Poppe says Rayonier has replaced 750 culverts and bridges in the past 20 years, opening more than 220 miles of fish habitat.
The program operates under the guidance of Washington’s Forests & Fish Law. Learn more about it in our article, How Foresters Restore Salmon Habitat in the Pacific Northwest.
The Next Generation of Forest Engineers
With some forest engineers who have been with the company for three and four decades, and others who are only a year or two out of college, Rayonier has benefitted from generations of engineers learning from one another.
Engineers like Mike and Pete have a reputation in the company—and the community—for their vast knowledge of both the land and the environmental guidelines for managing the land. Younger engineers, like Griffin Ollar and Chris Janik, more recent college graduates who studied Forest Engineering in their respective colleges, are bringing a new perspective, adding a level of technological expertise that has impressed their counterparts on the engineering team.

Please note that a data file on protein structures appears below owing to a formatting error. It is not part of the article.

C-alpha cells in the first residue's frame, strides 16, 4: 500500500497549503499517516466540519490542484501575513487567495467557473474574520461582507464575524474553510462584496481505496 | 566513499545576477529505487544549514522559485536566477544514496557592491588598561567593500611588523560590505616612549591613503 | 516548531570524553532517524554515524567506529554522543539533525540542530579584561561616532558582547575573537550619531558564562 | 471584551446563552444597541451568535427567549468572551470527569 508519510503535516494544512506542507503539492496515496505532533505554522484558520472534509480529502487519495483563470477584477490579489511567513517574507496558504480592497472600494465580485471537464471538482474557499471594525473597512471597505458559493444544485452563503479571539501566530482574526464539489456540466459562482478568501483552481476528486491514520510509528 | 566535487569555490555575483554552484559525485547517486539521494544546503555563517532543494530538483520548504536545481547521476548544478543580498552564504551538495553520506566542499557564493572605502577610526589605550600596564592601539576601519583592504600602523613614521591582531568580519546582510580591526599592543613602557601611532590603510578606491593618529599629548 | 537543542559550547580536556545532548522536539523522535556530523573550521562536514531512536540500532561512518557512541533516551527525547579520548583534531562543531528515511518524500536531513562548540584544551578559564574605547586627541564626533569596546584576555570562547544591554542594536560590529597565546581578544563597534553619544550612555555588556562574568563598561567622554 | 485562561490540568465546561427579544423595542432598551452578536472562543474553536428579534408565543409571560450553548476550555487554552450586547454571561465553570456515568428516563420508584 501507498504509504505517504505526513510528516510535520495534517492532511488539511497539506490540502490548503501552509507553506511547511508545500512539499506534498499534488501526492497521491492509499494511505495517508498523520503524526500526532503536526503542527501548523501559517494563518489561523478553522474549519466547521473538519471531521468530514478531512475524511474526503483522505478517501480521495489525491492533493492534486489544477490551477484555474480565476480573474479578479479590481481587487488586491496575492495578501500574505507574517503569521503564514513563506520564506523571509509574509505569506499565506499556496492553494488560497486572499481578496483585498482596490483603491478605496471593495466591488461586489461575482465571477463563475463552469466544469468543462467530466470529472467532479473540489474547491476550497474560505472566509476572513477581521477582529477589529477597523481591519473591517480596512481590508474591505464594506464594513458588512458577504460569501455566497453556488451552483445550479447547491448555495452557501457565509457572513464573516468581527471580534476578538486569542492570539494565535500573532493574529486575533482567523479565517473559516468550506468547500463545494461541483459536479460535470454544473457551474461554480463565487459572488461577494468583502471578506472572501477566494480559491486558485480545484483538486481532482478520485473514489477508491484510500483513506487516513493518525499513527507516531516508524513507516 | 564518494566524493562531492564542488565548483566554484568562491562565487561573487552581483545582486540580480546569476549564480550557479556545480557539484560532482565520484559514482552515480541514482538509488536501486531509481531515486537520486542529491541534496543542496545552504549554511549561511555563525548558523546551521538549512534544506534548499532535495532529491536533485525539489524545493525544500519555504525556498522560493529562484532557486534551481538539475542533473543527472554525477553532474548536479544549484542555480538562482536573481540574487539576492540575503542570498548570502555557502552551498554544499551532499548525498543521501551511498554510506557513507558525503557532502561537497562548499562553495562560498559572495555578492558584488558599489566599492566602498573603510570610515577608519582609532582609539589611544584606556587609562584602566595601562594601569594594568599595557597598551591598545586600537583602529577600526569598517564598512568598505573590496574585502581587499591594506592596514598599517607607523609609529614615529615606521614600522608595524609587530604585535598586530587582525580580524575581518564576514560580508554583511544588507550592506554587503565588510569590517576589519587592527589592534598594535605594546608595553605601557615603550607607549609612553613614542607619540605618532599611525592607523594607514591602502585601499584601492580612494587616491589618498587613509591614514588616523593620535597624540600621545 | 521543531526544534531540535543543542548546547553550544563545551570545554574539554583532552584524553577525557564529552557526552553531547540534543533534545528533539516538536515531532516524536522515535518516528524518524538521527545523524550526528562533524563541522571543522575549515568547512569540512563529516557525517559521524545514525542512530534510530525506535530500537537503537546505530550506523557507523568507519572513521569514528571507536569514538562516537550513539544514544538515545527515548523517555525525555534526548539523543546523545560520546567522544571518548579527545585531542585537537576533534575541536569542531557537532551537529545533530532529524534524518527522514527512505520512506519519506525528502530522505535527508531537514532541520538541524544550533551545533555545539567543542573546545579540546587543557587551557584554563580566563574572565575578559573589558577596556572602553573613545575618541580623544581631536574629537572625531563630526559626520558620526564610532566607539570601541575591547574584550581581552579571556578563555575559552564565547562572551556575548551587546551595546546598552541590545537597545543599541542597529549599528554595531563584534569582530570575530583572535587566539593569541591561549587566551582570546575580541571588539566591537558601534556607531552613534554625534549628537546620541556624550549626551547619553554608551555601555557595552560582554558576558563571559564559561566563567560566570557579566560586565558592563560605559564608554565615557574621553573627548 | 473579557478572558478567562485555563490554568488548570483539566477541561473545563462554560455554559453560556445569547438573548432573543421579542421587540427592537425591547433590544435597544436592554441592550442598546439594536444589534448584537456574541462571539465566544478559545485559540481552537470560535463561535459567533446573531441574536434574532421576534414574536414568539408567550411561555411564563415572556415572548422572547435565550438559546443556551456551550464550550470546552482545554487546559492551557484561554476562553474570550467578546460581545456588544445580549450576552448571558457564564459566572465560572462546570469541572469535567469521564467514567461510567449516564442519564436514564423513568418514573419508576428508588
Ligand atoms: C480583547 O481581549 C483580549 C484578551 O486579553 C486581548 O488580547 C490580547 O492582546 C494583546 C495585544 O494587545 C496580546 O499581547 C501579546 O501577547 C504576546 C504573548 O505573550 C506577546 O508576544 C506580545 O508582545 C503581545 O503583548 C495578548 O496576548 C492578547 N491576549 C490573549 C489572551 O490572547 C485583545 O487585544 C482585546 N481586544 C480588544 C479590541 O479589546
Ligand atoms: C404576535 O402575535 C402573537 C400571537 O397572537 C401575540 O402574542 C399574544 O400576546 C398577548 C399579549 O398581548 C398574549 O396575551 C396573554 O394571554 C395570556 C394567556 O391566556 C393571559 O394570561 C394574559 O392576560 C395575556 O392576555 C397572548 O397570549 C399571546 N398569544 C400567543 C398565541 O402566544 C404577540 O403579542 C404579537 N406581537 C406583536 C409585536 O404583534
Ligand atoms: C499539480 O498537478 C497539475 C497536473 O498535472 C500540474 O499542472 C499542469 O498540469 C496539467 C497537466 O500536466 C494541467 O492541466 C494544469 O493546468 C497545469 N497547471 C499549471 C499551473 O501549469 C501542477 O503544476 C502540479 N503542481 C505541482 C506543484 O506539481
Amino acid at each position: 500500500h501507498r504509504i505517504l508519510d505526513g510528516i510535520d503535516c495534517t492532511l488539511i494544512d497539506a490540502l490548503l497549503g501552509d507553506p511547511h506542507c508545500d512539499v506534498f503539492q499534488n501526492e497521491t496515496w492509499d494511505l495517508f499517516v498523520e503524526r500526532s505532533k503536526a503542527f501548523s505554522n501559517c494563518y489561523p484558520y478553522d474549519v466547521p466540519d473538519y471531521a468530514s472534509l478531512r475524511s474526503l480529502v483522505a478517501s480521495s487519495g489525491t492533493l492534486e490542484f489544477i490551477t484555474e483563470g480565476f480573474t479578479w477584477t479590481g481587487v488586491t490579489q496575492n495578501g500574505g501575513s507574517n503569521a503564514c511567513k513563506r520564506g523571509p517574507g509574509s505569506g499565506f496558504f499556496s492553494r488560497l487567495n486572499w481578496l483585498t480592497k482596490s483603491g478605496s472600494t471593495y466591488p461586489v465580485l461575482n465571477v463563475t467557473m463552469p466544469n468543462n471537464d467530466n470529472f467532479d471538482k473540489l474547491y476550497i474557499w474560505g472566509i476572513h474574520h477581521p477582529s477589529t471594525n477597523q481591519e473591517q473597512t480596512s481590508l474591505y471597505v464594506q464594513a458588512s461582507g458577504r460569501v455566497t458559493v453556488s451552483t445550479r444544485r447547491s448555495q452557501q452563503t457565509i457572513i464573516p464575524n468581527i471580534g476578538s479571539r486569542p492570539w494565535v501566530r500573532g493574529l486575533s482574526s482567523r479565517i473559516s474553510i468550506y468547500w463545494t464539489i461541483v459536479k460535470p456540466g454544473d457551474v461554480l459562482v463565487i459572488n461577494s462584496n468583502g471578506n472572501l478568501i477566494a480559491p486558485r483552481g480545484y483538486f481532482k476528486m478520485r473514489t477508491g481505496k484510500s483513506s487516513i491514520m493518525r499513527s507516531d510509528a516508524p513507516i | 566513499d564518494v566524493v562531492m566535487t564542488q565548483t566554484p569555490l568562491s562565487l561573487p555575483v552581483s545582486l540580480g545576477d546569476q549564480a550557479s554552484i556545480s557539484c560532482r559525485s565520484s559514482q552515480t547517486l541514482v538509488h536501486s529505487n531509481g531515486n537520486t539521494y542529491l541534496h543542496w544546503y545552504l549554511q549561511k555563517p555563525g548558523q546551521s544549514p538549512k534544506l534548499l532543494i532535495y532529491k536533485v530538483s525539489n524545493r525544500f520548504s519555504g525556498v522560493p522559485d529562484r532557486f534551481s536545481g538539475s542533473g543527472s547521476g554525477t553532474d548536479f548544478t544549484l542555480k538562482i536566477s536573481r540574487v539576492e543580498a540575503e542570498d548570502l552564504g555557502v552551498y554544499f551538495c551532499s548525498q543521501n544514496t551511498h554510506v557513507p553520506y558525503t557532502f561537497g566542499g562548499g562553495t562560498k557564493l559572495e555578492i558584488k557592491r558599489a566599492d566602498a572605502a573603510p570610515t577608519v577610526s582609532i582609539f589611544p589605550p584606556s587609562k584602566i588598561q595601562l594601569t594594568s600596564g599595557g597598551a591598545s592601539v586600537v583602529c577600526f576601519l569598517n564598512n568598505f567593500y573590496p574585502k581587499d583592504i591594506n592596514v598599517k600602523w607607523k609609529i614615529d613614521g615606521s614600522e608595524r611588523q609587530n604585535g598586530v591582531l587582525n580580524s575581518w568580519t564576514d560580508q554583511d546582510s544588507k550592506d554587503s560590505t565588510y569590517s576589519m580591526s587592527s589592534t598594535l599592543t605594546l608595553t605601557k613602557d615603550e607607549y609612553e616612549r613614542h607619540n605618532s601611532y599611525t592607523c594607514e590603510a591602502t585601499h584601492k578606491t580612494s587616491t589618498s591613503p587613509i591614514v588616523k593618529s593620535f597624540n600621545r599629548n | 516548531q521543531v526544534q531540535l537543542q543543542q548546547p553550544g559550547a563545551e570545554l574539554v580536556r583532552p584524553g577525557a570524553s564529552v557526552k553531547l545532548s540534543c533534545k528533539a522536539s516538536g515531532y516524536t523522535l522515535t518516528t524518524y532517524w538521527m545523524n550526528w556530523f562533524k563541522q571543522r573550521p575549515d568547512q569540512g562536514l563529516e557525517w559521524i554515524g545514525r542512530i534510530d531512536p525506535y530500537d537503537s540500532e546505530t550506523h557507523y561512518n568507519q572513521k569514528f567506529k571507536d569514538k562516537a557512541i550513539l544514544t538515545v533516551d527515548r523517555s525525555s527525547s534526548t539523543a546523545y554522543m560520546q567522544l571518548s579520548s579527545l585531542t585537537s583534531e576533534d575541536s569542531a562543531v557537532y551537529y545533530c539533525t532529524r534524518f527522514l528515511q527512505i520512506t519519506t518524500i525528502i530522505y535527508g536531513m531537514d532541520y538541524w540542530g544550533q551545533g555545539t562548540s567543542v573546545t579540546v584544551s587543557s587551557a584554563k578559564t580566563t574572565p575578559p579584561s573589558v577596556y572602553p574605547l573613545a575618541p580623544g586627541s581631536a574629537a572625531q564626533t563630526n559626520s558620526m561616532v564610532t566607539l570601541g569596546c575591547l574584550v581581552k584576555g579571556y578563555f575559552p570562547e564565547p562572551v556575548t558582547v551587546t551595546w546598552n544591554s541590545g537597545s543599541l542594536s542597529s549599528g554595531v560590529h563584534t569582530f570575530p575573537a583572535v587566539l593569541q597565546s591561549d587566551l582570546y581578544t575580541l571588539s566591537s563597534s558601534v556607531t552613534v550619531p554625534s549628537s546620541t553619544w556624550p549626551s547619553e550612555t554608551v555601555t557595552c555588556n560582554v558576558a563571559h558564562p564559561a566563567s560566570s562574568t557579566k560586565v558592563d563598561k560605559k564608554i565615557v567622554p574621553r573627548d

“It’s great to see not only the younger employees learn from the older employees, but to also see the older learn from the younger,” Smalley says. “We have a diverse group of employees on this team, and we’ve really benefited from that collaboration.”